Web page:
The conviction is for burglary of a private residence at night; the punishment, seven years.
A summary of the evidence is taken from the State's brief, and is as follows:
In the first ground of error, appellant complains that the capias issued recited that appellant be arrested to answer to an indictment charging him with "Burglary PRNT", and that such capias was illegal.
Appellant was not prosecuted on the capias but on an indictment which charged him with the offense of burglary of a private residence at night. No evidence was obtained or admitted because of the capias. Assuming that the abbreviation "PRNT" for private residence at night time made the capias insufficient, no injury or harm has been shown.
The first ground of error is overruled.
In the second ground of error, it is contended that there was jury misconduct and reversible error, because when the jury was deliberating on punishment, it sent in the following question to the court, "At what per cent of his sentence would he be eligible for parole as a repeater?"
The jury then returned a verdict of seven years. A like situation was presented in De La Rosa v. State, 167 Tex.Cr.R. 28, 317 S.W.2d 544, and it was held that the action of the court was proper. The asking of the question, by itself, does not show jury misconduct.
The second ground of error is overruled.
Complaint is made in the third ground of error that the court erred in entering a judgment reciting that the conviction was for "Burglary PRNT." The same abbreviation was used in the sentence.
Article 44.24, Vernon's Ann.C.C.P., provides that this Court may reform and correct the judgment as the law and the nature of the case require. See Kennimer v. State, 124 Tex.Cr.R. 94, 60 S.W.2d 449, and Bowie v. State, Tex.Cr.App., 401 S.W.2d 829.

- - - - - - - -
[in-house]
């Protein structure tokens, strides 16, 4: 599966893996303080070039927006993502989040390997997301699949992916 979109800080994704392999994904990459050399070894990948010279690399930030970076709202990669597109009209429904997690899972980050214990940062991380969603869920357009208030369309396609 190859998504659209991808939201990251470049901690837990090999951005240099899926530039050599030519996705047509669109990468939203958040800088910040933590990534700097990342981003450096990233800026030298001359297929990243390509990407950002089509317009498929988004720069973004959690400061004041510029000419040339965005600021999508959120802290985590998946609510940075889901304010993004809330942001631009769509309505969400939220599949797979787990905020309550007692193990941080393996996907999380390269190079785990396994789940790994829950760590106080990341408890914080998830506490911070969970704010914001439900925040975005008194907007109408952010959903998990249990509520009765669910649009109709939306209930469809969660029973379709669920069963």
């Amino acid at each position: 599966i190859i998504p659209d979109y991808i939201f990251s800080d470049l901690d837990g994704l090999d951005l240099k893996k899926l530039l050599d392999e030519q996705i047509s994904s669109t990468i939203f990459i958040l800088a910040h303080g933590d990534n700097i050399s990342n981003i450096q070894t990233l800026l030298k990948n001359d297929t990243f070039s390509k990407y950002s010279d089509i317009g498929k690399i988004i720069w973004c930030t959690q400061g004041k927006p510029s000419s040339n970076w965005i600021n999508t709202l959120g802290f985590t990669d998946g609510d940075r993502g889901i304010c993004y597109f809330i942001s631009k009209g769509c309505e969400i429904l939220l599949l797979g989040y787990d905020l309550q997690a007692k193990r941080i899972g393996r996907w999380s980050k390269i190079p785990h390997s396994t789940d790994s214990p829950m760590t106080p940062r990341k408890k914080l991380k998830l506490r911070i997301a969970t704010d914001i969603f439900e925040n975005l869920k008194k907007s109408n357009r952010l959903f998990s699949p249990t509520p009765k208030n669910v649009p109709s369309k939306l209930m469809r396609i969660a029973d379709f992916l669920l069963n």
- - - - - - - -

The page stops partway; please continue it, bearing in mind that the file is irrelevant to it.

The indictment alleged and the jury found that appellant committed the offense of burglary of a private residence at night. No reversible error has been shown.
The third ground of error is overruled.
Reversal is sought in the fourth ground of error, because a chain of custody was not shown before the shoes, coat, hat and spurs were introduced into evidence.
The alleged injured party identified the exhibits as his property. He testified that when he went into his home the burglar was inside wearing the hat and coat, and after a struggle the intruder left wearing the coat and, apparently, one of the shoes. The positive identification by Rivas obviated the necessity for proving the chain of custody of these exhibits. See Andrews v. State, Tex.Cr.App., 436 S.W.2d 546; Robinson v. State, 163 Tex.Cr.R. 499, 293 S.W.2d 781; Fulcher v. State, 163 Tex.Cr. R. 177, 289 S.W.2d 588.
In the fifth ground of error, it is contended that the court, at the guilt stage of the trial, erred in refusing to instruct the jury that if appellant was unable to form an intent to commit theft by reason of intoxication to acquit him.
Appellant testified that he was intoxicated and did not intend to steal. The contention that intoxication would prevent an accused from forming the intent to commit the crime is in conflict with Article 36, Vernon's Ann.P.C., which provides that intoxication is no defense to crime. Kelly v. State, Tex.Cr.App., 442 S.W.2d 726; Cohron v. State, Tex.Cr.App., 413 S.W.2d 112; Dubois v. State, 164 Tex.Cr.R. 557, 301 S.W.2d 97.
The fifth ground of error is overruled.
Appellant complains in the sixth ground of error that the court erred in refusing to instruct the jury that if appellant entered the house for any other purpose than to commit theft to acquit him.
Appellant testified that he did not enter the house. The evidence does not raise an affirmative defense that he entered the house for any other purpose. Snodgrass v. State, 67 Tex.Cr.R. 451, 148 S.W. 1095. The act of breaking and entering a house at nighttime raises a presumption in a burglary prosecution of an intent to steal. Sikes v. State, 166 Tex.Cr.R. 257, 312 S.W.2d 524; Briones v. State, Tex.Cr.App., 363 S.W.2d 466; Bonner v. State, Tex.Cr.App., 375 S.W.2d 723.
Absent evidence raising an affirmative defense, the court did not err in refusing the charge; the sixth ground of error is overruled.
The judgment, as reformed, is affirmed.